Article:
In the final part of our three-part blog series, we unpack the general prohibitions under the Occupational Health and Safety Act. By breaking these down into simple-to-understand portions, we hope we can help you and your company better understand your legal obligations.
The FIVE major general prohibitions
The Minister of Labour may declare the following in a Gazette notice:
- No employer will ask or demand that an employee (in the category specified in the notice) perform an activity/process in the workplace that the Minister has deemed unsafe. The employer will also not ask or demand an employee perform an activity/process in the workplace in a manner that deviates from the conditions the Minister has specified in the notice.
- No employer is allowed to ask an employee (outside of the conditions set out in the Minister’s notice) to perform any work on work premises, where an article or substance that is:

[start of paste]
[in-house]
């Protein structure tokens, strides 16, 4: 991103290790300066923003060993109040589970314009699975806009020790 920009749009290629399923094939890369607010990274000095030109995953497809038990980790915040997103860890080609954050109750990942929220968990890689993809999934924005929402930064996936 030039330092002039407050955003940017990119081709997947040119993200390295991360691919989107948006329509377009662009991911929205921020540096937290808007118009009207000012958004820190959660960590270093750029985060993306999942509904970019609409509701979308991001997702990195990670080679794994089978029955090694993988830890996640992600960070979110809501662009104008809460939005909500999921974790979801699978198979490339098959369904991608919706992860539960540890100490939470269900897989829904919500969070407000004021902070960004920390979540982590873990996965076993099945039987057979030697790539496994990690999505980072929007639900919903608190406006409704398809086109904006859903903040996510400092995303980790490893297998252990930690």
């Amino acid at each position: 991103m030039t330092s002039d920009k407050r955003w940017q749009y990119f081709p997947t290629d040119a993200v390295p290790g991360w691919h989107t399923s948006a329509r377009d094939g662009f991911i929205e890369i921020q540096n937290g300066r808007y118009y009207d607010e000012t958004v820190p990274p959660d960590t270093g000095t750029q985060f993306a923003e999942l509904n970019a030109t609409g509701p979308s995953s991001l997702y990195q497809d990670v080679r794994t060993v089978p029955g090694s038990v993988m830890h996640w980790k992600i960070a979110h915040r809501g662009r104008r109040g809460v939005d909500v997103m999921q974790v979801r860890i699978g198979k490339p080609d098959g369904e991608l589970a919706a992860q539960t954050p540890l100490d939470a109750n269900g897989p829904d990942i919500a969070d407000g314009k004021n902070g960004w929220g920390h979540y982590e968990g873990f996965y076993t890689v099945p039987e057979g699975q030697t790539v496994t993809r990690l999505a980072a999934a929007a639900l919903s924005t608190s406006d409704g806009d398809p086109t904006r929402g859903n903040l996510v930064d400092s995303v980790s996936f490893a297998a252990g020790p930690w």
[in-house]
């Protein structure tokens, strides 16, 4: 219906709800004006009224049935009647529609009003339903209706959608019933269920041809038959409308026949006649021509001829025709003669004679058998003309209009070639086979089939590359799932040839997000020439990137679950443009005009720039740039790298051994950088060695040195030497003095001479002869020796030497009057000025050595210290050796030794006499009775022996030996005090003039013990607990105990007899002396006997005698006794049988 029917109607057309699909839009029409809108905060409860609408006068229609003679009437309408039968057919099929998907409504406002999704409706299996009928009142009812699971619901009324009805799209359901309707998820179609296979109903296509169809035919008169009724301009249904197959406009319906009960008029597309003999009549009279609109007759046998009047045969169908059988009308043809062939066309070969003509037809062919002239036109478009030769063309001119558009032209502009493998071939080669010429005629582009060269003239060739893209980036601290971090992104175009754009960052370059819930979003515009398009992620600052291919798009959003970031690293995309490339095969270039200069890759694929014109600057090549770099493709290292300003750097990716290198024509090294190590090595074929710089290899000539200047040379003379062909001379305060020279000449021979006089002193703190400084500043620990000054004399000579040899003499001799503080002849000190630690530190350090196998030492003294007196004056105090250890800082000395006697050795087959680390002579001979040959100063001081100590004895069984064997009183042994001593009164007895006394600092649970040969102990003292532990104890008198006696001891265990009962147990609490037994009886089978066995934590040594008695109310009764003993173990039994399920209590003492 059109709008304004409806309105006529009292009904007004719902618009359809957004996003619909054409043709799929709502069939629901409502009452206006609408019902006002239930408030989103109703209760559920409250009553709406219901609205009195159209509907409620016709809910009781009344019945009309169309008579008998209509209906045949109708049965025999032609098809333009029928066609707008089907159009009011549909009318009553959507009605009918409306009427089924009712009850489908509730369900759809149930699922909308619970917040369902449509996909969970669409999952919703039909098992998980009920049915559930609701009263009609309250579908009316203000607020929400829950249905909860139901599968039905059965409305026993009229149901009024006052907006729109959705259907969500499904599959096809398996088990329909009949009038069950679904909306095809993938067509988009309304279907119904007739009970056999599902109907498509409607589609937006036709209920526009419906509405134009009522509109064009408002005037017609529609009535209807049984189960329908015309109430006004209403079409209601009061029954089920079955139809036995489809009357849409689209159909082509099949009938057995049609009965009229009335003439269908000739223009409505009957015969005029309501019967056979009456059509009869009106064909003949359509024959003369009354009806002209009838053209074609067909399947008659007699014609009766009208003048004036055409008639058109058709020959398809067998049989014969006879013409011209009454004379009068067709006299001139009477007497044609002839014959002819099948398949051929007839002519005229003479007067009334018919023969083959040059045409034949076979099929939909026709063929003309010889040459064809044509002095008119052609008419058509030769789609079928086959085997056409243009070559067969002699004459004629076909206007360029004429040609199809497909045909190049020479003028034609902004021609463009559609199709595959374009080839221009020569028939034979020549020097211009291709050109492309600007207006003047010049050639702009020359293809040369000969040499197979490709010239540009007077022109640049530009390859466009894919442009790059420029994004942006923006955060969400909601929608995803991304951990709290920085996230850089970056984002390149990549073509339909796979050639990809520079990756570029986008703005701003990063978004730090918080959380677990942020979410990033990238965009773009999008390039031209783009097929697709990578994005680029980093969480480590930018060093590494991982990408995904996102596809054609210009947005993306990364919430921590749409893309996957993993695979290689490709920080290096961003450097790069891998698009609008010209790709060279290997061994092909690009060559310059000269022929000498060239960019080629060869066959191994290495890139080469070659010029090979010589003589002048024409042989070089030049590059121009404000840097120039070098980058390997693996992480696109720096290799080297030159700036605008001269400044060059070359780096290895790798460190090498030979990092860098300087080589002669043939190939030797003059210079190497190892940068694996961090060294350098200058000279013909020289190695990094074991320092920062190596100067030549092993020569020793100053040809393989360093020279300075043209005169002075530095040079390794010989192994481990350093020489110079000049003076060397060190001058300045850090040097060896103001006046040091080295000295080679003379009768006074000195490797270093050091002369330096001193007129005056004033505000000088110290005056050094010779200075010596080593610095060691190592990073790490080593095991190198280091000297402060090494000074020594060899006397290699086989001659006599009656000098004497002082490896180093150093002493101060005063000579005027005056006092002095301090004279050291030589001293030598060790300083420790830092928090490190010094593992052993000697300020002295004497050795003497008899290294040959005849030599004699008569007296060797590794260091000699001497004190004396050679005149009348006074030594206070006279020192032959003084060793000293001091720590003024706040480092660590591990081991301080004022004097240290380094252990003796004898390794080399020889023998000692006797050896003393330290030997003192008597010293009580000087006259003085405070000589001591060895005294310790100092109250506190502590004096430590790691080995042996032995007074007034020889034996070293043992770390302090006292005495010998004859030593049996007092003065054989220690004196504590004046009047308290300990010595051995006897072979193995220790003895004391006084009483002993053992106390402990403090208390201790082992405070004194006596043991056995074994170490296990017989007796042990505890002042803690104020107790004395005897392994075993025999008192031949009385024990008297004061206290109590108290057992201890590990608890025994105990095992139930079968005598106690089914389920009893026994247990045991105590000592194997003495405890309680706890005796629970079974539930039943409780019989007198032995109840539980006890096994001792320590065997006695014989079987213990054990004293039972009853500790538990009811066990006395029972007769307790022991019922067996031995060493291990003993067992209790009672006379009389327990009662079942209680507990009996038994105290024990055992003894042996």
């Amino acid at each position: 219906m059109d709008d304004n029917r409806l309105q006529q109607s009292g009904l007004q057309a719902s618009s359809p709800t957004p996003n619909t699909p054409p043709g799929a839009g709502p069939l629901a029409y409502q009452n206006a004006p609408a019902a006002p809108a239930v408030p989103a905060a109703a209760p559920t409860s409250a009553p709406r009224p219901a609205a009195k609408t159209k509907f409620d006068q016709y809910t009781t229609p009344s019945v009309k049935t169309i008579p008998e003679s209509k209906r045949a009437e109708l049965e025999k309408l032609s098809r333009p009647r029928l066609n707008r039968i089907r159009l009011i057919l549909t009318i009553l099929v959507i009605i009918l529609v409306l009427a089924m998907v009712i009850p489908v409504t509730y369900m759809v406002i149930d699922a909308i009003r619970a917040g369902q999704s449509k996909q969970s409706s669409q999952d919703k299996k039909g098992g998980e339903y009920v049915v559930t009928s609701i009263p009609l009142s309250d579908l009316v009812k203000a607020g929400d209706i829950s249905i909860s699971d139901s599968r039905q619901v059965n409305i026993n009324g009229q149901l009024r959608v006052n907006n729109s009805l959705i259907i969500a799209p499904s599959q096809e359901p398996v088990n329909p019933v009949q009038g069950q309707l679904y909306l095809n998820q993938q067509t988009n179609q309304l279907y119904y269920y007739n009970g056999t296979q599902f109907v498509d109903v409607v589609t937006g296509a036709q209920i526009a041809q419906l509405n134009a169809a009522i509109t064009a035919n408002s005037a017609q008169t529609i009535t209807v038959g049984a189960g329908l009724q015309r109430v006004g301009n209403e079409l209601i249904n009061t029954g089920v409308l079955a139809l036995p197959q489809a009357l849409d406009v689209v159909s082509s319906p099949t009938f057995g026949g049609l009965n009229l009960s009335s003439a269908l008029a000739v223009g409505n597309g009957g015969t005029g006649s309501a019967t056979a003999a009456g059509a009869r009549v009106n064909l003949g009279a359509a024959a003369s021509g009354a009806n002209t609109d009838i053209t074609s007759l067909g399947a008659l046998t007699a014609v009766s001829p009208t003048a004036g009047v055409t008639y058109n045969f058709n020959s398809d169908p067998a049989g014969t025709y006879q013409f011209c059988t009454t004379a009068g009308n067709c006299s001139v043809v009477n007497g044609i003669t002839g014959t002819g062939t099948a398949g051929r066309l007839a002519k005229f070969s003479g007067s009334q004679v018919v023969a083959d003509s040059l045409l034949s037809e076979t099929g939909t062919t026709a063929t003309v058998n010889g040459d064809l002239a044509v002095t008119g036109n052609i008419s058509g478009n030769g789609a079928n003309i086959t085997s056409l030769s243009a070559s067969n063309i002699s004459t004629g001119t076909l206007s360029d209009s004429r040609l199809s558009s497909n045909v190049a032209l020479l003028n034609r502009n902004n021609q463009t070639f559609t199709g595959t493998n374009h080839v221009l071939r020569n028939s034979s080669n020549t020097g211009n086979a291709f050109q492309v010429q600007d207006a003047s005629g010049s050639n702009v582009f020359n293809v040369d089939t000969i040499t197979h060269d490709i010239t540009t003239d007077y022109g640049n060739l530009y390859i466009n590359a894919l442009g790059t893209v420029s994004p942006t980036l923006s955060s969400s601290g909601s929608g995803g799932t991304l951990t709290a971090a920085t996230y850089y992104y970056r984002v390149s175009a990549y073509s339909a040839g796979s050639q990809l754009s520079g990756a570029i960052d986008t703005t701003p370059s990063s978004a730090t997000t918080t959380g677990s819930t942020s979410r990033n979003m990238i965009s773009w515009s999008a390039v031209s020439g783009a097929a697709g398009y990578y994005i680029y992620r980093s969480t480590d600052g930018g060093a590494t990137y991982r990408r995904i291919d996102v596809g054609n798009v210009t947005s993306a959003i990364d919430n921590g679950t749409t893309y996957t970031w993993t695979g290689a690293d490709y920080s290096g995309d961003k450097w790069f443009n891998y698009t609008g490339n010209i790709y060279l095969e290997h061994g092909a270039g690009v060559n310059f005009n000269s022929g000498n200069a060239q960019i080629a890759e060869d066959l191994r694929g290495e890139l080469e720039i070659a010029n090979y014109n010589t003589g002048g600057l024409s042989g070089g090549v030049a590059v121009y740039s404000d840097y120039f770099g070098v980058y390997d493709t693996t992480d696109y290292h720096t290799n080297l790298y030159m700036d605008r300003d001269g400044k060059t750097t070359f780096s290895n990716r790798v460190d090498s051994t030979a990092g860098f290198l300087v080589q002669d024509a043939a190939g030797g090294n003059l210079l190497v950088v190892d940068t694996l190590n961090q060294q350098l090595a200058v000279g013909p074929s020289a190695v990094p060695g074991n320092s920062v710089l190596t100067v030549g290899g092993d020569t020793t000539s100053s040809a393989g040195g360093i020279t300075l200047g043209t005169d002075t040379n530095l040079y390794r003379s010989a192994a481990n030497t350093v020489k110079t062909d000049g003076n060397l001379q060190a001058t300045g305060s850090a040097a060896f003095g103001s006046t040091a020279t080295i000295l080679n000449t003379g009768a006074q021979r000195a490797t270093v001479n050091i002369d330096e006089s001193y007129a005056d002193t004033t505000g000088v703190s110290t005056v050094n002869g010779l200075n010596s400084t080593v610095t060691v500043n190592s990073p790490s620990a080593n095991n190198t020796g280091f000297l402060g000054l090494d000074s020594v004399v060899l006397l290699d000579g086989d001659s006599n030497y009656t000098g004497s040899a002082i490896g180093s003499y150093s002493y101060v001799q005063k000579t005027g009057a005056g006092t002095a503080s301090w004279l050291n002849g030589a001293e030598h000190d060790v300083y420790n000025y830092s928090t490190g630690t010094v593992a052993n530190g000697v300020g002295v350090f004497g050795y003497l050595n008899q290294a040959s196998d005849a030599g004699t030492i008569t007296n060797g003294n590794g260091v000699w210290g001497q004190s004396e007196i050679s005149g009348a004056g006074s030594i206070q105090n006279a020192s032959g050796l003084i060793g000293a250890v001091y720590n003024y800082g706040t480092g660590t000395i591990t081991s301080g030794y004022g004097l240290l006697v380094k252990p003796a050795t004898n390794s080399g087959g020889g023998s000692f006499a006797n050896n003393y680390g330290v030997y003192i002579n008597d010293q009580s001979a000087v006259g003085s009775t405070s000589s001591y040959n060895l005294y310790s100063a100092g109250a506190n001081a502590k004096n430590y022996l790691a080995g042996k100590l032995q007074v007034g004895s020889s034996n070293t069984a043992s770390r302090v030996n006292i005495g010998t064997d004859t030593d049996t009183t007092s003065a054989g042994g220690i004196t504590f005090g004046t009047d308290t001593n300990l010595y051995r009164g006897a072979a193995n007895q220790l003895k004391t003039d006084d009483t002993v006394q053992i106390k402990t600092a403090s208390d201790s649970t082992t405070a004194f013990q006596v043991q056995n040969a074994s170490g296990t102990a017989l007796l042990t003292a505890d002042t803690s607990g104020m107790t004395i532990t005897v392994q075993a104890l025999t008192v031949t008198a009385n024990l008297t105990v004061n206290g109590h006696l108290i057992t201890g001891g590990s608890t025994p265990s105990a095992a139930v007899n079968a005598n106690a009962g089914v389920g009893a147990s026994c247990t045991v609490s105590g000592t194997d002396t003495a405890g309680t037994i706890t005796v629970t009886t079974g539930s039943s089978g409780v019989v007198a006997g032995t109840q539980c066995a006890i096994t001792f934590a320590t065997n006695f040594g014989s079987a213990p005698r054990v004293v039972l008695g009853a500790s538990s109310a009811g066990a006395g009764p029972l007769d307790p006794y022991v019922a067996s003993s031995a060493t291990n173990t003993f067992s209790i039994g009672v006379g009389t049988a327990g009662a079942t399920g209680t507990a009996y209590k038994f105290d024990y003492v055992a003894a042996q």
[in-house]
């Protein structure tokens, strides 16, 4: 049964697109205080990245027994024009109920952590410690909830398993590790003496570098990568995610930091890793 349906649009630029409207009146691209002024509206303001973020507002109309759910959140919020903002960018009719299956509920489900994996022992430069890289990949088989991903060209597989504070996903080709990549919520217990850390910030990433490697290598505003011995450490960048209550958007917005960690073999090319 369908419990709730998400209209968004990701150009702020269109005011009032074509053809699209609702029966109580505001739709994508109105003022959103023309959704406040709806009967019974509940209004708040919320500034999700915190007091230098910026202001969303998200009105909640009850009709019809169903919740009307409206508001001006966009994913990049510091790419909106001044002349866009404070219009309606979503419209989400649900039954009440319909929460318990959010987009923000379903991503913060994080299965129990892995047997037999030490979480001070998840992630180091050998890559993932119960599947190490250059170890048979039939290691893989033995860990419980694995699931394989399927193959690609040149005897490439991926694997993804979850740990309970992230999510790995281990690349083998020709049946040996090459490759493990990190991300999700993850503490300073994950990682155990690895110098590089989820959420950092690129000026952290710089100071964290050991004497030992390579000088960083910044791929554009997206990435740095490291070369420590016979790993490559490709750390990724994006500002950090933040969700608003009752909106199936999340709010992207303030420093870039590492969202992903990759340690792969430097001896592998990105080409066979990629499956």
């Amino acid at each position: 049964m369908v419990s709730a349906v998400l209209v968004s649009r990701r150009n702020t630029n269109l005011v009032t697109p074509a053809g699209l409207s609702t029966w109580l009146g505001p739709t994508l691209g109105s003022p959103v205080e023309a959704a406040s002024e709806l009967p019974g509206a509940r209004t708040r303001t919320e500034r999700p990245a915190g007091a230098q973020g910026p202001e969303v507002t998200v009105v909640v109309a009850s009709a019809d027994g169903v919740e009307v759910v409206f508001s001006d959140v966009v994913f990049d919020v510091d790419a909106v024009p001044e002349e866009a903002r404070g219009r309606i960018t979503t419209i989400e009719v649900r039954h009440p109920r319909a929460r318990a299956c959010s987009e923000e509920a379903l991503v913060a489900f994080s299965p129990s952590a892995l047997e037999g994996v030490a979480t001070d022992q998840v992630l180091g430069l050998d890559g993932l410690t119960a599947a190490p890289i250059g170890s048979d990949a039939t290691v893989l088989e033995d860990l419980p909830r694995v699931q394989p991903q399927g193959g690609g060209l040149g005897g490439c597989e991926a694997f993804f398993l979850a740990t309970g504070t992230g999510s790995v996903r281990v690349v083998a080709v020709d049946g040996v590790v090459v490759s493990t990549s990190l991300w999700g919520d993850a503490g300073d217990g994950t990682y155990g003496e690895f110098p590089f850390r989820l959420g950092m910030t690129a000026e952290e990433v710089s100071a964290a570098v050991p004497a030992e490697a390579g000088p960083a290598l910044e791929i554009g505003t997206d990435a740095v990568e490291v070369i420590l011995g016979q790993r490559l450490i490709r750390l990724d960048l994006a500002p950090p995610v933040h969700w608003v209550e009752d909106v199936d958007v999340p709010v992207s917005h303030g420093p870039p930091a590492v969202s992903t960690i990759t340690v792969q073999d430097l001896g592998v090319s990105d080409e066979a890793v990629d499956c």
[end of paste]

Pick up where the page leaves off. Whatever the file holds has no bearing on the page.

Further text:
which the Minister has deemed unsafe or unlikely to threaten the health and safety of an employee.
Before the Minister of Labour publishes a notice, she needs to communicate a draft of the proposed notice to interested parties, so they can respond with comments and representations if they choose to before the notice is published. This won’t apply if the Minister takes their representations and comments into account and amends his notice accordingly before publication.
A notice may be withdrawn or amended by another notice at any time.
No notice can be published unless the Minister for National Health and Welfare and the Advisory Council for OHS (ACOHS) have been consulted.
A notice issued under section 13 of the Machinery and OHS Act, which was in force immediately before this Act commenced, is considered to have been issued under this section.